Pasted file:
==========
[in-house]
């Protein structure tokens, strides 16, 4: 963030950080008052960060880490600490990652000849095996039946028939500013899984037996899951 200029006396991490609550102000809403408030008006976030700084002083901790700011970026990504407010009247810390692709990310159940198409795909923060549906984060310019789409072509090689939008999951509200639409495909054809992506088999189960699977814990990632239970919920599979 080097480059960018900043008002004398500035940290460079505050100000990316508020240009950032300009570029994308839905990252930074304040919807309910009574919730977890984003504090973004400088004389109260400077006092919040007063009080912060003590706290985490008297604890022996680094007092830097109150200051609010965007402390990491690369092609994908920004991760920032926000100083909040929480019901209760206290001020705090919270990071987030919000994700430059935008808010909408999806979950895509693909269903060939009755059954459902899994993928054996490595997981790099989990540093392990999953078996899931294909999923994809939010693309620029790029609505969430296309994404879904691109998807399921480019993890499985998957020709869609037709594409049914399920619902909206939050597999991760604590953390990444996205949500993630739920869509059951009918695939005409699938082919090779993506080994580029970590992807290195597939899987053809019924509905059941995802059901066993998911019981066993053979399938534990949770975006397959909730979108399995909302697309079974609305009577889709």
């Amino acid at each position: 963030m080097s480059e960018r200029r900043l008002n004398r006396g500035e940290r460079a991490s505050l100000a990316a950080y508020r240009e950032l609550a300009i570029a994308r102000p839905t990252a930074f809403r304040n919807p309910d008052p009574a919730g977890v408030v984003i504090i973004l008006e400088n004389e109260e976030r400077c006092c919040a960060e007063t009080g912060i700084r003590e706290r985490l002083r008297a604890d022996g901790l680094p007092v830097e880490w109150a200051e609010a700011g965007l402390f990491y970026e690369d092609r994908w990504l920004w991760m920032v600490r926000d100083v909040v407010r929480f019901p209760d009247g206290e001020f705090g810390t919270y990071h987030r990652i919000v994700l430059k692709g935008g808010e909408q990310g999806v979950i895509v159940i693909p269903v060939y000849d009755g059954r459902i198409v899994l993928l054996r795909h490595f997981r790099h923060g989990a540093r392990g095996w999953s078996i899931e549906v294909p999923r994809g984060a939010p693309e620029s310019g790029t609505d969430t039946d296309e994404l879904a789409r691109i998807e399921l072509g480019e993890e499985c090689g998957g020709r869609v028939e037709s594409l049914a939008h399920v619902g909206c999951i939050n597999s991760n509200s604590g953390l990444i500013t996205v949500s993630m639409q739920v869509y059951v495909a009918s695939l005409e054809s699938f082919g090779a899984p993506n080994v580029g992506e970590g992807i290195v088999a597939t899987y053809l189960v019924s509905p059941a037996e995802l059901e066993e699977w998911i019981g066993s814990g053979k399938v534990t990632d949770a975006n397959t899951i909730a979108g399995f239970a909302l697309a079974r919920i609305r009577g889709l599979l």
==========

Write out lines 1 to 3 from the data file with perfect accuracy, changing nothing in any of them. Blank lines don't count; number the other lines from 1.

[in-house]
């Protein structure tokens, strides 16, 4: 963030950080008052960060880490600490990652000849095996039946028939500013899984037996899951 200029006396991490609550102000809403408030008006976030700084002083901790700011970026990504407010009247810390692709990310159940198409795909923060549906984060310019789409072509090689939008999951509200639409495909054809992506088999189960699977814990990632239970919920599979 080097480059960018900043008002004398500035940290460079505050100000990316508020240009950032300009570029994308839905990252930074304040919807309910009574919730977890984003504090973004400088004389109260400077006092919040007063009080912060003590706290985490008297604890022996680094007092830097109150200051609010965007402390990491690369092609994908920004991760920032926000100083909040929480019901209760206290001020705090919270990071987030919000994700430059935008808010909408999806979950895509693909269903060939009755059954459902899994993928054996490595997981790099989990540093392990999953078996899931294909999923994809939010693309620029790029609505969430296309994404879904691109998807399921480019993890499985998957020709869609037709594409049914399920619902909206939050597999991760604590953390990444996205949500993630739920869509059951009918695939005409699938082919090779993506080994580029970590992807290195597939899987053809019924509905059941995802059901066993998911019981066993053979399938534990949770975006397959909730979108399995909302697309079974609305009577889709």
């Amino acid at each position: 963030m080097s480059e960018r200029r900043l008002n004398r006396g500035e940290r460079a991490s505050l100000a990316a950080y508020r240009e950032l609550a300009i570029a994308r102000p839905t990252a930074f809403r304040n919807p309910d008052p009574a919730g977890v408030v984003i504090i973004l008006e400088n004389e109260e976030r400077c006092c919040a960060e007063t009080g912060i700084r003590e706290r985490l002083r008297a604890d022996g901790l680094p007092v830097e880490w109150a200051e609010a700011g965007l402390f990491y970026e690369d092609r994908w990504l920004w991760m920032v600490r926000d100083v909040v407010r929480f019901p209760d009247g206290e001020f705090g810390t919270y990071h987030r990652i919000v994700l430059k692709g935008g808010e909408q990310g999806v979950i895509v159940i693909p269903v060939y000849d009755g059954r459902i198409v899994l993928l054996r795909h490595f997981r790099h923060g989990a540093r392990g095996w999953s078996i899931e549906v294909p999923r994809g984060a939010p693309e620029s310019g790029t609505d969430t039946d296309e994404l879904a789409r691109i998807e399921l072509g480019e993890e499985c090689g998957g020709r869609v028939e037709s594409l049914a939008h399920v619902g909206c999951i939050n597999s991760n509200s604590g953390l990444i500013t996205v949500s993630m639409q739920v869509y059951v495909a009918s695939l005409e054809s699938f082919g090779a899984p993506n080994v580029g992506e970590g992807i290195v088999a597939t899987y053809l189960v019924s509905p059941a037996e995802l059901e066993e699977w998911i019981g066993s814990g053979k399938v534990t990632d949770a975006n397959t899951i909730a979108g399995f239970a909302l697309a079974r919920i609305r009577g889709l599979l």